Move all negative elements to one side of an ArrayCAn Array is homogeneous. An Integer Array can hold negative values, positive values, or zeroes. We need to rearrange the elements of an Array such that all the negative elements go to one side, either to the beginning or end of the Array. The order of the elements is not important here. This is one of the most frequently asked interview questions, and many approaches exist to solve it. This tutorial lists all the possible ways with examples. For example, if we're given an Array: The resultant Array can be:
Note: The order must not be considered. The deal is to have all the negative numbers on one side.The first approach that comes to mind when hearing the question is the naïve approachTo sort the Array. If we sort the Array in ascending order, all the negative elements get piled up at the beginning of the Array, and if we sort it in descending order, all the elements get stacked up at the end. We can use any sorting algorithm to do the sorting. Let us use selection sort: In the selection sort algorithm, for every element i in the Array, we'll find the minimum element in the subArray from i + 1 and swap both the values to sort the Array Code: Output: Enter the size of the Array: 5 Enter the elements: 5 8 3 9 2 The final Array: 9 8 2 3 5 If we follow this approach, the time complexity is O(n^{2}), where n is the Array's length. Now, let us concentrate on the efficient approaches: We used nested for loops in the above approach, which increased the time complexity. We need a way to complete the process in one traversal of the Array. 1. Using the partition approachIn this approach, we traverse the Array, and once we find a negative element, we put it at the beginning or end of the Array. Code: Output: Enter the size of the Array: 6 Enter the elements: 13 2 5 6 1 The resultant Array: 3 5 6 1 2 1 Understanding: In the above code, we declared a variable j = 0. arr[j] at the beginning of the Array. Now, we iterate through the Array using i, and in each iteration, we check if arr[i] is negative. If arr[i] is negative, we swap it with arr[j] to send it to the beginning of the Array. Now, we increment the value of j and continue the process. For example: Suppose the given Array is First iteration > j = 0, i = 0 > arr[0] is positive Second iteration > j = 0, i = 1 > arr[1] is negative and i != j so swap arr[0] <> arr[1] Third iteration > j = 1, i = 2 > arr[2] is positive Fourth iteration > j = 1, i = 3 > arr[3] is negative and i != j so swap arr[1] <> arr[3] Fifth iteration > j = 2, i = 4 > arr[4] is negative and i != j so swap arr[2] <> arr[4] Sixth iteration > j = 3, i = 5 > arr[5] is negative and i != j so swap arr[3] <> arr[5] Time complexity: O(n) where n is the size of the Array 2. Using pointers/ variablesIn this approach, we use two pointers, or variables, say, a at the beginning and b at the end of the Array. We'll keep checking the elements in the Array by incrementing a and decrementing b. To get all the negative values to the beginning and positive values to the end of the Array: Algorithm:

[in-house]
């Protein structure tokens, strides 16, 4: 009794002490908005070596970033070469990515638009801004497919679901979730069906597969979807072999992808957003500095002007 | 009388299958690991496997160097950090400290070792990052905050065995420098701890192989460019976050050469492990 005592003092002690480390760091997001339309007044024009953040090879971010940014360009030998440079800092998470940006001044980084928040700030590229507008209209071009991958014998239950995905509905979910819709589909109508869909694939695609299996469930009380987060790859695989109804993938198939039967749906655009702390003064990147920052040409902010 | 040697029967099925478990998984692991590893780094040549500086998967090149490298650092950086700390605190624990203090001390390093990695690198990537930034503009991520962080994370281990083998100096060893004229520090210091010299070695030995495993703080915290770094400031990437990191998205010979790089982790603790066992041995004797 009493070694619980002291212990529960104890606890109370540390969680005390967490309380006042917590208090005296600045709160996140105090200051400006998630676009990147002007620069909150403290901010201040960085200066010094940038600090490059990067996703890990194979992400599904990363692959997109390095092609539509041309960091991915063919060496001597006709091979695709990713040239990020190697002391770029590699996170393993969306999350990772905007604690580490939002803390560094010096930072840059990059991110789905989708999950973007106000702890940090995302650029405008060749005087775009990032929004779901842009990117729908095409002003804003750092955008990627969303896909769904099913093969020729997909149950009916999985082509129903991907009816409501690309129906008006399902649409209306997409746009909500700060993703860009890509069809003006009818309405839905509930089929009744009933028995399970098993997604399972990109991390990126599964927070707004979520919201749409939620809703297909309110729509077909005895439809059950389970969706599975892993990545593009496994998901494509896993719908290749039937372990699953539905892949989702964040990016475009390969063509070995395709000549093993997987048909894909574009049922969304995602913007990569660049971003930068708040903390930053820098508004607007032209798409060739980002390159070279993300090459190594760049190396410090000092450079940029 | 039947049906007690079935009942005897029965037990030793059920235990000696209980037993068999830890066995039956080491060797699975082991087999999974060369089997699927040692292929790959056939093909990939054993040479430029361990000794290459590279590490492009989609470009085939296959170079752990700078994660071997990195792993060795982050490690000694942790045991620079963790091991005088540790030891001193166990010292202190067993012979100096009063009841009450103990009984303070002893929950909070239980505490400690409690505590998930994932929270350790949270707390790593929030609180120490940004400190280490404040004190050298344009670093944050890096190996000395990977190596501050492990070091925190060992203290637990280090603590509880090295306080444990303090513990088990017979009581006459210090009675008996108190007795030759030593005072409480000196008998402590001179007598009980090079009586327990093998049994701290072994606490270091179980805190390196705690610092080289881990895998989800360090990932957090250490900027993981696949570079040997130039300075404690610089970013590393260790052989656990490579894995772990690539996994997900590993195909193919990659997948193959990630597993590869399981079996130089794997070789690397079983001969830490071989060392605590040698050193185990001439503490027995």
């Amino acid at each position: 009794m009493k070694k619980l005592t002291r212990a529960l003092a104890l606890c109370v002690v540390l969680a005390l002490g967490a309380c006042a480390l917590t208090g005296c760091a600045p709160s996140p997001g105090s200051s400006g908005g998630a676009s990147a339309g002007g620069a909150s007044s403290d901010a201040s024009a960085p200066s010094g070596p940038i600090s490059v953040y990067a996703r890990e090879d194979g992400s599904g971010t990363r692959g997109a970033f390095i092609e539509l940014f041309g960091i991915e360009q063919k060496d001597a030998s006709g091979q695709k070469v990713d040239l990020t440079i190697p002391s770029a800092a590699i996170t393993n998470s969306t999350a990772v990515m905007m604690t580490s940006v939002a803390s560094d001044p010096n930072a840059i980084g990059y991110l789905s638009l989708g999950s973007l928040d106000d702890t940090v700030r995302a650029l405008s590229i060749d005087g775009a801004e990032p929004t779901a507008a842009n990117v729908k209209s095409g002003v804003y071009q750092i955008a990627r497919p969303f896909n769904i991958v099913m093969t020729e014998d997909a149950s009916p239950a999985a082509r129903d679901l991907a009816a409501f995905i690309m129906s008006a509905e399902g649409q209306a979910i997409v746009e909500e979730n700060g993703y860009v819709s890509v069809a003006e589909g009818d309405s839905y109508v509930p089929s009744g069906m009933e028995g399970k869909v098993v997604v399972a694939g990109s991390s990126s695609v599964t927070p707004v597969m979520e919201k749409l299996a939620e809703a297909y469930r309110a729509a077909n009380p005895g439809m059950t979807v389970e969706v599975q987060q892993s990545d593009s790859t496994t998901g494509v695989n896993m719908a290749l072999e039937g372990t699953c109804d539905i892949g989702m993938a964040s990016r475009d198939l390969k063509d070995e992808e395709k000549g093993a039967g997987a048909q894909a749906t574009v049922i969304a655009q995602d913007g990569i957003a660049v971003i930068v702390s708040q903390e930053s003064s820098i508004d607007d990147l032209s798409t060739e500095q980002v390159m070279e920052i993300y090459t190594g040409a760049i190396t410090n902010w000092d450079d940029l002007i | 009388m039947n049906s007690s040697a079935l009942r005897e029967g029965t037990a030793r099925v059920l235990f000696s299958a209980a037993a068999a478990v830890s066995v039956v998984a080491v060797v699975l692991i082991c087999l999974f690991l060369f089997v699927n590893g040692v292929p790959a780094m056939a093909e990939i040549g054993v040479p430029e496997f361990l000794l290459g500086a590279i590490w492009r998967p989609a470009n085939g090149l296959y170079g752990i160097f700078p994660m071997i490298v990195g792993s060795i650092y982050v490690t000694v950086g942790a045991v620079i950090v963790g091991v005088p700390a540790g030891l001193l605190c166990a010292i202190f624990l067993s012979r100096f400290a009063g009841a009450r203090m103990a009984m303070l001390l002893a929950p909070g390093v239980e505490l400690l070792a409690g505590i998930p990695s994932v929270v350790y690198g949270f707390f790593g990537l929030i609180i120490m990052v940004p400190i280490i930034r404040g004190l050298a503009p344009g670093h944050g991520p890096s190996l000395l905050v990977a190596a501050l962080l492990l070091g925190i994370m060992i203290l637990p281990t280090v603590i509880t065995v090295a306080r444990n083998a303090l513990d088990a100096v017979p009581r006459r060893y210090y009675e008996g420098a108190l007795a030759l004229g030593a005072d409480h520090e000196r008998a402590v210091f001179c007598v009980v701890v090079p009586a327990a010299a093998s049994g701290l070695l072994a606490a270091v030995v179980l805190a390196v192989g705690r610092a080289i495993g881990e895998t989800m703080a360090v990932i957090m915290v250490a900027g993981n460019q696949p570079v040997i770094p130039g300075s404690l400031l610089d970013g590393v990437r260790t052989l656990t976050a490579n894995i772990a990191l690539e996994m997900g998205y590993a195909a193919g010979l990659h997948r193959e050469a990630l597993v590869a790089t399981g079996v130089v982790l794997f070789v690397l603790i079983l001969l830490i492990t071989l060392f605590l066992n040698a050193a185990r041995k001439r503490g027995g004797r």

Code: Output: Enter the size of the Array: 6 Enter the elements: 1 3 4 2 4 3 The resultant Array: 3 3 2 4 4 1 3. Dutch Flag AlgorithmIntroduced by Dijkstra, given n number of red, white, and blue balls arranged in random order, we need to arrange all the balls such that all the balls of the same color are adjacent to each other. The order of these sets of balls must be in the given order, meaning white balls and then blue balls must follow all the red balls. We shrink the Array from both sides like the above approach. This code is like a simplification of the above approach: Code: Output: Enter the size of the Array: 6 Enter the elements: 4 2 4 1 2 5 The resultant Array: 5 2 2 1 4 4 Understanding: Observe that in the above code, we used the same conditions of the previous approach but simplified it further.
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